Aerospace: Collaboration Makes It Soar Written 7 January 2016
Panelists: Moderator: John Tracy, chief technologist, The Boeing Company; Morteza Gharib, California Institute of Technology; Dana “Keoki” Jackson, chief technology officer, Lockheed Martin Corporation; Sandy Magnus, AIAA executive director; Darryll Pines, Dean, Clark School of Engineering, University of Maryland College Park; Jaiwon Shin, associate administrator, aeronautics research mission directorate, NASA; Steve Walker, deputy director, Defense Advanced Research Projects Agency (DARPA)
By Duane Hyland, AIAA Communications (2008–2017)
Collaboration and cooperation are critical to driving future growth in aerospace science and technology, according to a Jan. 7 panel of experts at the 2016 AIAA Science and Technology Forum and Exposition in San Diego.
The panel, “Aerospace Frontiers — Strengthening Collaboration for Continued Progress,” looked at how nexuses are built among professional, government, industry and academic organizations and how these collaborations drive growth in the industry.
Sandy Magnus, AIAA executive director, explained that professional organizations like AIAA provide a platform for the aerospace community to come together to allow the discussions to advance the industry.
“We use conferences such as this to do that,” Magnus said.
The other panelists expressed appreciation for what professional societies do and highlighted what their organizations do to promote communication and collaboration across boundaries.
Darryll Pines, Farvardin professor and dean of the A. James Clark School of Engineering at the University of Maryland, also said that now is a great time for engineering.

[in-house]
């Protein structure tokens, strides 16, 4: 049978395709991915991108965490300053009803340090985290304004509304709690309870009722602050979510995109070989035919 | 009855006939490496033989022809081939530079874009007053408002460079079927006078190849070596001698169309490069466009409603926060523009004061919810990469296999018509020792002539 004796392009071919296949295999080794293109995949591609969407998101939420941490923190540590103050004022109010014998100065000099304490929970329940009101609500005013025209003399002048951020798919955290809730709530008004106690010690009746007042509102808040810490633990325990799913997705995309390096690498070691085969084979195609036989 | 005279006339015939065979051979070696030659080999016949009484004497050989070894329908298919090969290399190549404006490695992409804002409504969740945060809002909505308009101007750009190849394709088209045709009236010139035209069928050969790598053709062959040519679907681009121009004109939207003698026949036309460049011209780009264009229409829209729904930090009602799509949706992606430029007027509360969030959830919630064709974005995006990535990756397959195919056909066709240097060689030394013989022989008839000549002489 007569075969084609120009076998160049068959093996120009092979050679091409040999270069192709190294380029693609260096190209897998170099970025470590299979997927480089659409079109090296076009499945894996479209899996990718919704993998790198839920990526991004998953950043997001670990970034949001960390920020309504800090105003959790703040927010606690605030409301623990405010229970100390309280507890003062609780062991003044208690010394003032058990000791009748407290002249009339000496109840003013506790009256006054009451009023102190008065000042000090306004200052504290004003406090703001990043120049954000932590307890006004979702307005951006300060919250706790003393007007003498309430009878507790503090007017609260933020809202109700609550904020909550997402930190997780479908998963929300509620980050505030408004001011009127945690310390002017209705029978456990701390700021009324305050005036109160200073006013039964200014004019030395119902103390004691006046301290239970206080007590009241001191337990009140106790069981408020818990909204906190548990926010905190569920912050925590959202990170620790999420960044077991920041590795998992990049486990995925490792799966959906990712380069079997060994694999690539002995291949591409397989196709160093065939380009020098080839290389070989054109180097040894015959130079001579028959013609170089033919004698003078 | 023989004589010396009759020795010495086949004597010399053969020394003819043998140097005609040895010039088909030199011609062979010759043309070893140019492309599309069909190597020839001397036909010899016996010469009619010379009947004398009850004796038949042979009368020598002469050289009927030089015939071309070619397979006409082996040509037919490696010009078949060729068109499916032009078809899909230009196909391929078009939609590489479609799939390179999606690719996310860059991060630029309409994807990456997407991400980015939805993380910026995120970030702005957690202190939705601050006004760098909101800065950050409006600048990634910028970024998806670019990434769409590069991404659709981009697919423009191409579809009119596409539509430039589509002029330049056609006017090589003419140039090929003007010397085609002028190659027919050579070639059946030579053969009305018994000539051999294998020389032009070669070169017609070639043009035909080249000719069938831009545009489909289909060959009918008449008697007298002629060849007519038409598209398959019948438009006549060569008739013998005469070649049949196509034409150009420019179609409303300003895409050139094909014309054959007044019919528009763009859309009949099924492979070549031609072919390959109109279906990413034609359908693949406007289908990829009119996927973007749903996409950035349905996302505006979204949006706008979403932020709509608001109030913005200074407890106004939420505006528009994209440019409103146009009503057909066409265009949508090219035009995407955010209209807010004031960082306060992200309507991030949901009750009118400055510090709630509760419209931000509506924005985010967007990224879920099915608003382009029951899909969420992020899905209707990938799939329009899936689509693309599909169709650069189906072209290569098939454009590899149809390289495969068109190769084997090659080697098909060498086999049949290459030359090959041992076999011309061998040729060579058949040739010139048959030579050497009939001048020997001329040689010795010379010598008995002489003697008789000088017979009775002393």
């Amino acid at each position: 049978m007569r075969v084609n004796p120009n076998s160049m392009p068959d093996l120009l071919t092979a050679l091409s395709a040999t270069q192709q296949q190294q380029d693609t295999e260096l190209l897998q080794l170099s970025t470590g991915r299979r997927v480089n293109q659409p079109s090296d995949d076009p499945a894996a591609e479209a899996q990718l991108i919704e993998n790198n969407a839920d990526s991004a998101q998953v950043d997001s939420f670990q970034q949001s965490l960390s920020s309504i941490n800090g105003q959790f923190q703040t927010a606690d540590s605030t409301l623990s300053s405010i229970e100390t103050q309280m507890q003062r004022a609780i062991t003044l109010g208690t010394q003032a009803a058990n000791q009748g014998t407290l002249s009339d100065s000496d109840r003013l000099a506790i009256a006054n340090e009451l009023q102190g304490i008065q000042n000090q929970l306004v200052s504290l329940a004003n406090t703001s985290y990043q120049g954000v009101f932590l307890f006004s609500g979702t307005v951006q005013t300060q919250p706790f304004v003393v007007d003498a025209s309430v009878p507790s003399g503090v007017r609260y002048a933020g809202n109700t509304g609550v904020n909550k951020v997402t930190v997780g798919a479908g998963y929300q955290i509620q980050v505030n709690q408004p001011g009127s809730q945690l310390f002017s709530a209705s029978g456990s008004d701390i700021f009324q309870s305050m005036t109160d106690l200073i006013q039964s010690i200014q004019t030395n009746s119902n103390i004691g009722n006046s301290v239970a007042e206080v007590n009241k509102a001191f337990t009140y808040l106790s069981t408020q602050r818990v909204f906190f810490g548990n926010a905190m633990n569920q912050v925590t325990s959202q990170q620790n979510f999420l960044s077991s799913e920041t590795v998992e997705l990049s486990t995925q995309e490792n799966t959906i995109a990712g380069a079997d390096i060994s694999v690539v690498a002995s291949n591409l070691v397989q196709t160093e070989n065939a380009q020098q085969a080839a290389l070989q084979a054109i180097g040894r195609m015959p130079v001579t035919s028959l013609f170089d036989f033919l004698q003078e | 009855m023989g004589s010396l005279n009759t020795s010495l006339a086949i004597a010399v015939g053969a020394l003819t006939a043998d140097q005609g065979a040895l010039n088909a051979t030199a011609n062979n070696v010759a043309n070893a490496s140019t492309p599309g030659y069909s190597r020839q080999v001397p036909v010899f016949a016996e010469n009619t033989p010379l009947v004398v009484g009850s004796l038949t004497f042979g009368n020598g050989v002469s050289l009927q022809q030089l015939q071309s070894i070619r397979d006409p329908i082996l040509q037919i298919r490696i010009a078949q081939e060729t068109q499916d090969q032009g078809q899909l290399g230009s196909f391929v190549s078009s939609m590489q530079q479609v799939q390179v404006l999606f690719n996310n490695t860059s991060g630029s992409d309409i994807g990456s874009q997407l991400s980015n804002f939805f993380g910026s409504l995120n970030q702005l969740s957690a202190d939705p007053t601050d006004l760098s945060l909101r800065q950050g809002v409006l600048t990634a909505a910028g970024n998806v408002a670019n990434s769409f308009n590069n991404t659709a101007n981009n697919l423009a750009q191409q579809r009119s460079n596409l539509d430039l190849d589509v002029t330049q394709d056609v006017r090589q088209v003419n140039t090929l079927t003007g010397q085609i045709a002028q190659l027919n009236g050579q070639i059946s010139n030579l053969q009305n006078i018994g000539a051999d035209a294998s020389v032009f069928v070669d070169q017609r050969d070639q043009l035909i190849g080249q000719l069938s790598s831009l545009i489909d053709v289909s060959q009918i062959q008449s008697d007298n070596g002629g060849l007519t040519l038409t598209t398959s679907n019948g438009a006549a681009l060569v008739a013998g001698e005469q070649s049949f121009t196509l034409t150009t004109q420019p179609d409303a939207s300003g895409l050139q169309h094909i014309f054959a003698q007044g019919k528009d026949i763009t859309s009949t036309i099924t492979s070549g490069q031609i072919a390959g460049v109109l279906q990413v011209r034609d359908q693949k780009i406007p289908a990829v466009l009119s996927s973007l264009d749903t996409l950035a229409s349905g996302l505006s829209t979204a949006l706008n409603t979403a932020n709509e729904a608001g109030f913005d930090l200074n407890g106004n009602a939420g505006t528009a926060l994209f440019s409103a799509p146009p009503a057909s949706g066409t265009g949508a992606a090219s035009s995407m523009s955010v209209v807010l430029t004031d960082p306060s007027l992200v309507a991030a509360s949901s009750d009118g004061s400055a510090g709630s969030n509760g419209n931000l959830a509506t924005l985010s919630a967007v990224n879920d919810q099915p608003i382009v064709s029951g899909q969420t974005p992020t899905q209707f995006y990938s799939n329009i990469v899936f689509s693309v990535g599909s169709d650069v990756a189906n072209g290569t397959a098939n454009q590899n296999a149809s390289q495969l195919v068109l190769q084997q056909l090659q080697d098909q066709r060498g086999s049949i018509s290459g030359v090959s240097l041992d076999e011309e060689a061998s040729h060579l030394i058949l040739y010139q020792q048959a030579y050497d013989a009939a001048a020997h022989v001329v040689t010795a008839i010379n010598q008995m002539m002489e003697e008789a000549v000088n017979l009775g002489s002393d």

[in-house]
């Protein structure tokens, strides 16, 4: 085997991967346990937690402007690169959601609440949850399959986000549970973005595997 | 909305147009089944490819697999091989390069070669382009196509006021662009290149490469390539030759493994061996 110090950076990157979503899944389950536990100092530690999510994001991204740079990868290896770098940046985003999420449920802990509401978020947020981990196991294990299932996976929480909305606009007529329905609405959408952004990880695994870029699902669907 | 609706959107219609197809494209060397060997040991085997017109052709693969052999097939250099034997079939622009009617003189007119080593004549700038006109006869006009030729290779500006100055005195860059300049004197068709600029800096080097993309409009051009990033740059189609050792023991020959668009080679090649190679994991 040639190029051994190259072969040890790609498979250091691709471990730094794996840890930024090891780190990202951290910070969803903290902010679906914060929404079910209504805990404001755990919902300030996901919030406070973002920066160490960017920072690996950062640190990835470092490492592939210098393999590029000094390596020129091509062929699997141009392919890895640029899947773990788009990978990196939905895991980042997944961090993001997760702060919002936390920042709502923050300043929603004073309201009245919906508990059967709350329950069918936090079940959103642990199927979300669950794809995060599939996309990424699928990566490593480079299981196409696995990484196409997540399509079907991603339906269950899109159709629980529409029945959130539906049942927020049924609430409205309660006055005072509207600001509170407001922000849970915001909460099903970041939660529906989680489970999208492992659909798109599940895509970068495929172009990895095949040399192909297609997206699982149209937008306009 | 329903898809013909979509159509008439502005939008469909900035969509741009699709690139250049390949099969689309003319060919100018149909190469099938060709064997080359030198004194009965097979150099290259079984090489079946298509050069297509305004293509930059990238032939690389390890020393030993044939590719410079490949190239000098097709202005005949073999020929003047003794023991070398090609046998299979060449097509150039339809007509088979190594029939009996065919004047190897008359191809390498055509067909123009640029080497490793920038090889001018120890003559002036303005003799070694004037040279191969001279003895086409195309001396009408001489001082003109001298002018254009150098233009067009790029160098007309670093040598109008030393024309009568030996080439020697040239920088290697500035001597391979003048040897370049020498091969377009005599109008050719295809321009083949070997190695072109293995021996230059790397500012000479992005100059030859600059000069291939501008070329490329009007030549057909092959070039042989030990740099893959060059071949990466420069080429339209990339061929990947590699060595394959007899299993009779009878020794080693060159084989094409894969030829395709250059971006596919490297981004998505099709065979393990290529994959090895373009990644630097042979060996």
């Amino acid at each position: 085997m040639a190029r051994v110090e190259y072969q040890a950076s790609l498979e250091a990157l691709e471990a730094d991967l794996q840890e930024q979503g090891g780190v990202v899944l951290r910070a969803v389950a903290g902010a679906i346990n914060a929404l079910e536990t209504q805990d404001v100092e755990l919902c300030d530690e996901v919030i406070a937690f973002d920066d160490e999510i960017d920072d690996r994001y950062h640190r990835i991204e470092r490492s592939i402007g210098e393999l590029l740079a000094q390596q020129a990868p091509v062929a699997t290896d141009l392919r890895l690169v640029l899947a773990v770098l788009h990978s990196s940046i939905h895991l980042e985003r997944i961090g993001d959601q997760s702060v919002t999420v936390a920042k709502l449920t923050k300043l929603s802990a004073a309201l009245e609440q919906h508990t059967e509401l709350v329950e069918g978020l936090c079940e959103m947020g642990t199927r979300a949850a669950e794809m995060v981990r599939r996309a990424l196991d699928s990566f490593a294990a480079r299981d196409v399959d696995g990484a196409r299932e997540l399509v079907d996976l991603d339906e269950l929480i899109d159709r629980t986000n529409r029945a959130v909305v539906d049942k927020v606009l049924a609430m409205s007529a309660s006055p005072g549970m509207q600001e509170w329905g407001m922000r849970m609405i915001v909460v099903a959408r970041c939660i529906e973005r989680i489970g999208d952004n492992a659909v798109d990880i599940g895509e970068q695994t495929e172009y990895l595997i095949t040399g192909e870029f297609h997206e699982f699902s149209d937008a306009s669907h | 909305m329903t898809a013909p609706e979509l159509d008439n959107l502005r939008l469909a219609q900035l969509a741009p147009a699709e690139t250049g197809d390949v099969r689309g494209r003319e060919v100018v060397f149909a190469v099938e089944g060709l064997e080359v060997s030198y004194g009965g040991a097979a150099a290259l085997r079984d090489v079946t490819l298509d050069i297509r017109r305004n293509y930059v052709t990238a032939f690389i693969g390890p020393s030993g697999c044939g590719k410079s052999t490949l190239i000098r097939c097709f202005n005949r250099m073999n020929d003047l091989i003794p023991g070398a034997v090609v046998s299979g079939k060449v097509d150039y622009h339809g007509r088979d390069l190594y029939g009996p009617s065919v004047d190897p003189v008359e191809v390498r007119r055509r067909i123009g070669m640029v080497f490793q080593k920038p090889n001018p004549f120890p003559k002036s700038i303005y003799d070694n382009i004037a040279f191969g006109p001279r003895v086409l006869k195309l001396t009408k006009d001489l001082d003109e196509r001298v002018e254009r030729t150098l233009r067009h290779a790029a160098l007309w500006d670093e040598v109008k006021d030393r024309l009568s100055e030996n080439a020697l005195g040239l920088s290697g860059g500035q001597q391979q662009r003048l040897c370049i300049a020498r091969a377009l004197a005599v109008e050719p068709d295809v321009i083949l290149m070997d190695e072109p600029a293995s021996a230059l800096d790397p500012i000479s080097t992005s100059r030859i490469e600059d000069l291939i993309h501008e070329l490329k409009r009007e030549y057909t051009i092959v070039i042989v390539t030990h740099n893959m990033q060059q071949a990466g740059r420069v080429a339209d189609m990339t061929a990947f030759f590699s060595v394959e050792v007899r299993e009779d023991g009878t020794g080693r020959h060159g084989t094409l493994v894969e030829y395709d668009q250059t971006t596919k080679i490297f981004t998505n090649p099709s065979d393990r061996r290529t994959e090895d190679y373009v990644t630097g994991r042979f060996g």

“Over 500,000 engineers are working in the U.S. today,” he said, stressing that platforms like conferences and professional societies are vitally important to the exchange of ideas.
The representatives of industry on the panel highlighted the importance of the academic community in providing the future workforce as well as opportunities for vital research and development partnerships.
“We need the ideas that come out of university research programs, and those are the people who will continue to generate these ideas,” said Keoki Jackson, chief technology officer at Lockheed Martin.
Each of the panelists identified the same barriers to professional growth for today’s engineers: budgets; burdensome government regulations; resistance from middle-management in industry to allow conference attendance; and a misunderstanding of the nature of science and technology conferences.
Steve Walker, deputy director of the Defense Advanced Research Projects Agency, said that one of his unique barriers is obtaining capable program managers that can leave their academic careers for two to five years to run DARPA’s programs.
Ongoing communication with lawmakers and others would eventually help erode these barriers, panelists said.
In the end, all of the panelists agreed that what AIAA and other professional societies do is extremely vital to the entire science and technology enterprise.